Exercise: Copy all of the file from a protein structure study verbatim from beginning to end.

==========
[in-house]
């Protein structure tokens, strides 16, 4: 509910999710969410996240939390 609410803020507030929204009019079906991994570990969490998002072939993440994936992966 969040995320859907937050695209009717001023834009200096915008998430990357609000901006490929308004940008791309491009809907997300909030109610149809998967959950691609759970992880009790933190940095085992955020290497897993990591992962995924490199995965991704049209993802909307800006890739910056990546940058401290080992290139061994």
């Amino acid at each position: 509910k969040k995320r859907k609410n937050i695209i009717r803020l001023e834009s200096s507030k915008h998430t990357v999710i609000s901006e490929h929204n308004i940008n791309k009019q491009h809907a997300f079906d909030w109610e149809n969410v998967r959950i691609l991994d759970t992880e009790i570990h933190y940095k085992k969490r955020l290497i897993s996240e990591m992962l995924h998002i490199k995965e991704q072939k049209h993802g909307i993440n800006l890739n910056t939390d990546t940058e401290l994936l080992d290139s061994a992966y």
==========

[in-house]
């Protein structure tokens, strides 16, 4: 509910999710969410996240939390 609410803020507030929204009019079906991994570990969490998002072939993440994936992966 969040995320859907937050695209009717001023834009200096915008998430990357609000901006490929308004940008791309491009809907997300909030109610149809998967959950691609759970992880009790933190940095085992955020290497897993990591992962995924490199995965991704049209993802909307800006890739910056990546940058401290080992290139061994």
């Amino acid at each position: 509910k969040k995320r859907k609410n937050i695209i009717r803020l001023e834009s200096s507030k915008h998430t990357v999710i609000s901006e490929h929204n308004i940008n791309k009019q491009h809907a997300f079906d909030w109610e149809n969410v998967r959950i691609l991994d759970t992880e009790i570990h933190y940095k085992k969490r955020l290497i897993s996240e990591m992962l995924h998002i490199k995965e991704q072939k049209h993802g909307i993440n800006l890739n910056t939390d990546t940058e401290l994936l080992d290139s061994a992966y």